3. Pro-drug. MacFarlane and Theron share a marijuana cookie. The hero later attains “true courage” by drinking a psychedelic concoction given to him by an Indian tribe. Group freakout sessions, explains their wise chief (Wes Studi), constitute the way to “true happiness”.

2. Feminist, anti-marriage, and anti-family. Theron heroically liberates herself from bossy, abusive husband Liam Neeson. MacFarlane’s parents are lifeless sourpusses who never show him any affection. Ribisi, meanwhile, mentions being molested by an uncle. (cf. nos. 5 and 8)

1. Anti-American. “The West fuckin’ sucks.”

abraham-lincoln-vs-zombies

As little excuse as the execrable Abraham Lincoln: Vampire Hunter had to exist, the coattail-clawing clunker cash-in Abraham Lincoln vs. Zombies has even less – and it knows it.  Dimly lensed, indifferently scripted, and uninterestingly cast, this tale of a covert mission behind enemy lines to halt a Confederate zombie plague is itself no livelier than a lumbering, moaning member of the living dead.

Stifling any potential from the beginning is the film’s confused sense of its own identity.  With a ridiculous rip-off premise begging for high camp comedy treatment, Abraham Lincoln vs. Zombies opts instead to play its material straight, offering only the driest and crumbliest crumbs of attempted humor and usually preferring to bore the viewer with Spielbergian solemnity and sentimentality: “Be brave, Abe.  You’re resolute.  You know what must be done.”  The titular zombies, laggards all, provide paltry suspense as America’s worst commander-in-chief (Bill Oberst Jr.) again rises to the superheroic occasion by shooting and slicing through the evil hordes with his trusty populist scythe – or is it a commie sickle?  (Like a good Jacobin, Lincoln prefers to behead the unenlightened.)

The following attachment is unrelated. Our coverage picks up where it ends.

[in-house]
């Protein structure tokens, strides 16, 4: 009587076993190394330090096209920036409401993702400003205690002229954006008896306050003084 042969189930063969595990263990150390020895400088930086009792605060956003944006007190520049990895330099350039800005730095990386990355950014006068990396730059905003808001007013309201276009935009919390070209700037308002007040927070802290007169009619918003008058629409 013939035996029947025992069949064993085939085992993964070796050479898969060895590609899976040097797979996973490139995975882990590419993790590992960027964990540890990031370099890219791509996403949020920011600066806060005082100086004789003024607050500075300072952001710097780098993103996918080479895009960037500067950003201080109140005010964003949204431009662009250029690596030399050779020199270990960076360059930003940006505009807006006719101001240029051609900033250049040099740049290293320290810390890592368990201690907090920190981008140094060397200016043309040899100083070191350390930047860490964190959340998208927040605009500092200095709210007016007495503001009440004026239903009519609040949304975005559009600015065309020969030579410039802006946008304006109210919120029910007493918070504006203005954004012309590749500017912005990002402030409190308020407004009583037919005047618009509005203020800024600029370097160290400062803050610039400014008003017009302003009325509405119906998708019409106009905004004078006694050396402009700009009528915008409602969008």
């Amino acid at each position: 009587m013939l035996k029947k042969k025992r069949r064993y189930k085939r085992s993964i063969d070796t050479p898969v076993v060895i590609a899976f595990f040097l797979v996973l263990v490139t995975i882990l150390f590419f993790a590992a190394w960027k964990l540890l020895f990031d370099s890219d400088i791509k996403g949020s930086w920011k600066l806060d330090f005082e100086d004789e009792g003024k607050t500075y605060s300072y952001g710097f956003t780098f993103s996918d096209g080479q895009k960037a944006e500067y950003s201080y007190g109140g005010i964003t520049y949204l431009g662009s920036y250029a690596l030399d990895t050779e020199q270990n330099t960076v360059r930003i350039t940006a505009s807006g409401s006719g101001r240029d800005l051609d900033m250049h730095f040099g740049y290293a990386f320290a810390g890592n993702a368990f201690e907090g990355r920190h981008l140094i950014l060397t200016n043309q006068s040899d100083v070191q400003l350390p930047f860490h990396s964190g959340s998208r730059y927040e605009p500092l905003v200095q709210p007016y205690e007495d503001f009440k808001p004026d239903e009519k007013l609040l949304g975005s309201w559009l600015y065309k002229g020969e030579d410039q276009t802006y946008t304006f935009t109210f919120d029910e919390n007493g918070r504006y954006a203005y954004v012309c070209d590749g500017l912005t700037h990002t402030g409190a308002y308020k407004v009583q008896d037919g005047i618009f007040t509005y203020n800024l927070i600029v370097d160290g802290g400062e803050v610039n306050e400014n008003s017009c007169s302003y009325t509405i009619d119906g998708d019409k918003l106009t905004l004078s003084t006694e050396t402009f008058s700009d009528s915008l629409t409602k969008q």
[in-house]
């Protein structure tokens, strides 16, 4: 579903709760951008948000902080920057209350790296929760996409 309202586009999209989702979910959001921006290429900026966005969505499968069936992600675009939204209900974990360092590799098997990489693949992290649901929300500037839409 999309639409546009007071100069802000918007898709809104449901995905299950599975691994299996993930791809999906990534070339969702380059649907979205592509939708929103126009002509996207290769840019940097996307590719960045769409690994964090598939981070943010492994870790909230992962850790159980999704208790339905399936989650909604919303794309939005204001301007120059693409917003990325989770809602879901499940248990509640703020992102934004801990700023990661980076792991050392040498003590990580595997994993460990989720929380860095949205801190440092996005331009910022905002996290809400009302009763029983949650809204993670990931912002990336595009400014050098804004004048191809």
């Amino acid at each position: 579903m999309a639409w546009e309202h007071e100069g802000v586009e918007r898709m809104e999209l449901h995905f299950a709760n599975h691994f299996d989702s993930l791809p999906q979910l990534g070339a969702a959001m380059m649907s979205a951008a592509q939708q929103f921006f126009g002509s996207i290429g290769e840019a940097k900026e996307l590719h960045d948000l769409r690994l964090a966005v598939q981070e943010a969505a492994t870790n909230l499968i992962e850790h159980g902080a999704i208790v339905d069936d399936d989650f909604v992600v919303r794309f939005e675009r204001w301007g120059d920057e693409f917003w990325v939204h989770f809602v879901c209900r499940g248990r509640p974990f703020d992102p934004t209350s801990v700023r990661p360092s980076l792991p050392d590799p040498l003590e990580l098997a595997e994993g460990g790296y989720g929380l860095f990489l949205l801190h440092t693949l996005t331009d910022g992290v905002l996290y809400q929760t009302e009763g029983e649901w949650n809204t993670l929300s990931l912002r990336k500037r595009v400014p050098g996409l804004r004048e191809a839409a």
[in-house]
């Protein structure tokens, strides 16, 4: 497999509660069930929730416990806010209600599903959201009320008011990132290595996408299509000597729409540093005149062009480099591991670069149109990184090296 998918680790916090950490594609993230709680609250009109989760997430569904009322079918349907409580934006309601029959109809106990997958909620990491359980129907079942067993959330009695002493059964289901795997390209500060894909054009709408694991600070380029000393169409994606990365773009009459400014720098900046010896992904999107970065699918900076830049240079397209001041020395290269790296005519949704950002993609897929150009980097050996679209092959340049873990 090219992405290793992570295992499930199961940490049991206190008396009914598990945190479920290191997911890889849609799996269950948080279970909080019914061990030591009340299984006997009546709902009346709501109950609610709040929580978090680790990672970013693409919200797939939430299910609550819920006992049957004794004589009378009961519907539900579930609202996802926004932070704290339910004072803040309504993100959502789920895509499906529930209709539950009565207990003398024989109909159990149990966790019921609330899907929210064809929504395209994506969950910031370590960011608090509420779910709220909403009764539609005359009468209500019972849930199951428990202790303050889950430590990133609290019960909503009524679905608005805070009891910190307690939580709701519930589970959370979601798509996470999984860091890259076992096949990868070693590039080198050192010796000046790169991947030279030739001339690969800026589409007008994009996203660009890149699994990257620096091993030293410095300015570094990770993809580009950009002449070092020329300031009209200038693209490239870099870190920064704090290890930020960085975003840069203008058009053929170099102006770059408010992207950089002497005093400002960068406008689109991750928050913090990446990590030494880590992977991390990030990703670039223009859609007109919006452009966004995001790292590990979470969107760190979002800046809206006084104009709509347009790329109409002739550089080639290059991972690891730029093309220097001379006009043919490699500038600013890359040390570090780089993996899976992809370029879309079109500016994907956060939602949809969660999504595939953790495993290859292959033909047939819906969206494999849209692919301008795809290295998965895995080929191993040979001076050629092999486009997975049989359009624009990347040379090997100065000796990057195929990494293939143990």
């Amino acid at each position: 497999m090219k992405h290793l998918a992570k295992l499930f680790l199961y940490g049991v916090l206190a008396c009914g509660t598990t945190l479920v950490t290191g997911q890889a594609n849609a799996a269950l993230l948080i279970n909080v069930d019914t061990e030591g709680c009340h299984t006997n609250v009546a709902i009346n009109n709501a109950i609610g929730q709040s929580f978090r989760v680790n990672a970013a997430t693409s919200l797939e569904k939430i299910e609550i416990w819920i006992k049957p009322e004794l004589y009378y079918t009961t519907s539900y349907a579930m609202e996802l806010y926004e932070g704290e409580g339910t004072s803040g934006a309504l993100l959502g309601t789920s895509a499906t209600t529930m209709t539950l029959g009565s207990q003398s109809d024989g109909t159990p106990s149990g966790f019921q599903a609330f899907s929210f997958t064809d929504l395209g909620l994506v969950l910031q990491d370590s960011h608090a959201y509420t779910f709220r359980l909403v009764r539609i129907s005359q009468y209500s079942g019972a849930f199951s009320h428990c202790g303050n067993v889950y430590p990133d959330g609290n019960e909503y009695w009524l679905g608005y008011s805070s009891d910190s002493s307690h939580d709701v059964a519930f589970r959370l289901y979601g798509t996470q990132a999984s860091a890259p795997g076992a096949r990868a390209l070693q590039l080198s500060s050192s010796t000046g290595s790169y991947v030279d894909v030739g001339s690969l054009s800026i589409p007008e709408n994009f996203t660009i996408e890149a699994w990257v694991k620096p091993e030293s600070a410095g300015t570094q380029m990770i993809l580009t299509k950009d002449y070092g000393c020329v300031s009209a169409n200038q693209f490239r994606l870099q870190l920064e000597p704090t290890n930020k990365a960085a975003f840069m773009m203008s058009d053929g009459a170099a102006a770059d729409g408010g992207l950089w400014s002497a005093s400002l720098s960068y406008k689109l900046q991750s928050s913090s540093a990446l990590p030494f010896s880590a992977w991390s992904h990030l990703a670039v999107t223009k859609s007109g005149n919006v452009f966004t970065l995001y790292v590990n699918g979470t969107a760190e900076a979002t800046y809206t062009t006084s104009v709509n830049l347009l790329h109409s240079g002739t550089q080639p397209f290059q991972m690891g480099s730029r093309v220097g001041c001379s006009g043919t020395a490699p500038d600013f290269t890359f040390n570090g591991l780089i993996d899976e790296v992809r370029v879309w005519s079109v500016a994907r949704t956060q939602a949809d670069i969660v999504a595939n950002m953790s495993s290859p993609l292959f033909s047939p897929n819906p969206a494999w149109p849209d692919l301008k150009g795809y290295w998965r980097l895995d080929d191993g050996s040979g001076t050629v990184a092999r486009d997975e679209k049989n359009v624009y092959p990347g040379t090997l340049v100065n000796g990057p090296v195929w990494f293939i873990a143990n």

Had it been made in 1990, starred Leslie Nielsen, and laughed at itself with a go-for-broke gonzo parody approach, Abraham Lincoln vs. Zombies might at least have had the potential, like Nielsen’s Repossessed, to become in retrospect a cheesy and groan-inducing but ultimately pleasing artifact of lame comedy nostalgia.  As is, however, the film offers next to nothing to make it worth the viewer’s while.  “The world will little note nor long remember what we say here,” Lincoln says as part of his Gettysburg Address – and no more fitting tribute could possibly be paid to Abraham Lincoln vs. Zombies, a wholly superfluous, tedious, and forgettable offense on film.

A star and a half.  Ideological Content Analysis indicates that Abraham Lincoln vs. Zombies is:

7. Family-ambivalent.  “I’d rather start a family and ride horses,” Pat Garrett (yes, the Pat Garrett, played by Christopher Marrone) says when Lincoln suggets he enter politics or law enforcement.  “An appealing path, to be sure,” Lincoln concurs.  It should also be noted, however, that the president’s superhero origin prologue depicts him executing his own zombified mother.  (Cf. Warm Bodies no. 6)